• The White Cottage Mystery is Allingham’s first mystery, a standalone, which I had never heard of till it was published as an ebook a few years ago. It is different from her Albert Campion books, which do get much better after a while.
      I love the Pallisers, too.


  3. I’m with you on An Old Fashioned Girl. It is much better than Eight Cousins, the one in which the know-it-all uncle instructs Rose how to be a girl.

    Also cheers for The Way We Live now and The Daughter of Time. Did you see the TV series with David Suchet as Melmotte?

    I am currently fending off cold weather with Rider Haggard’s King Solomon’s Mines. In the introduction it says that he wrote to win a bet after reading Treasure Island. I can believe it because it reads like Treasure Island meets The Jungle Book. Very warming.


    • Yes, Eight Cousins is a letdown! I did recently watch the Trollope miniseries and David Suchet was superb.
      Oh my goodness, I saw the movie with Deborah Kerr but haven’t read King Solomon’s Mine. I did read “She “and loved it, so should go back to my Dover edition of Haggard, which has three books in it.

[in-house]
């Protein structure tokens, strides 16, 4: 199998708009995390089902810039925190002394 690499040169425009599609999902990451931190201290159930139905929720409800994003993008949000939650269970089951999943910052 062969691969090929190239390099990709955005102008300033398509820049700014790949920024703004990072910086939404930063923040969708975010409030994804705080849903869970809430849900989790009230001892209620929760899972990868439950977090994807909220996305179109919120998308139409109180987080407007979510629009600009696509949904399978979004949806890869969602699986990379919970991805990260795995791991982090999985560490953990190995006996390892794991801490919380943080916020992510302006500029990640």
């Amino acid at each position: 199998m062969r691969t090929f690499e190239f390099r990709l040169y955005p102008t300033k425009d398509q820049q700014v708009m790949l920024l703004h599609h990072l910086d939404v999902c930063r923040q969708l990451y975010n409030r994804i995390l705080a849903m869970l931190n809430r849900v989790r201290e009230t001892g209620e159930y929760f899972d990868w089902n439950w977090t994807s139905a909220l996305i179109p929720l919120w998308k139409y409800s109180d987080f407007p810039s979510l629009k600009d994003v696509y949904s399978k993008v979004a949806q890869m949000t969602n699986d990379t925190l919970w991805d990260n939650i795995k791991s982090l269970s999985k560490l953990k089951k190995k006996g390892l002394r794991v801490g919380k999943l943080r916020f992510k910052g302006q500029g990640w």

4. Great books for winter! I’ve read and liked several of them. I agree about Trollope and the Victorians. Give me a good story! A good mystery! I have my late mother’s copy of An Old-Fashioned Girl, which I think was a favorite of hers. Have you read The Worst Journey in the World by Apsley Cherry-Garrard? It’s a chunkster, but it’ll have you grateful for any warmth in your favorite reading chair.


  5. Great entry to your always wonderful blog. I’ve been lazy about commenting lately, but wanted to wish you a Happy Thanksgiving. I too am in the midwest and truly appreciate your comparison to performance art. Yes, it’s the perfect metaphor.


    • Happy Thanksgiving! It warmed up today, and apparently will be a balmy weekend. It’s hard to keep up reading blogs and the commenting is just one more thing!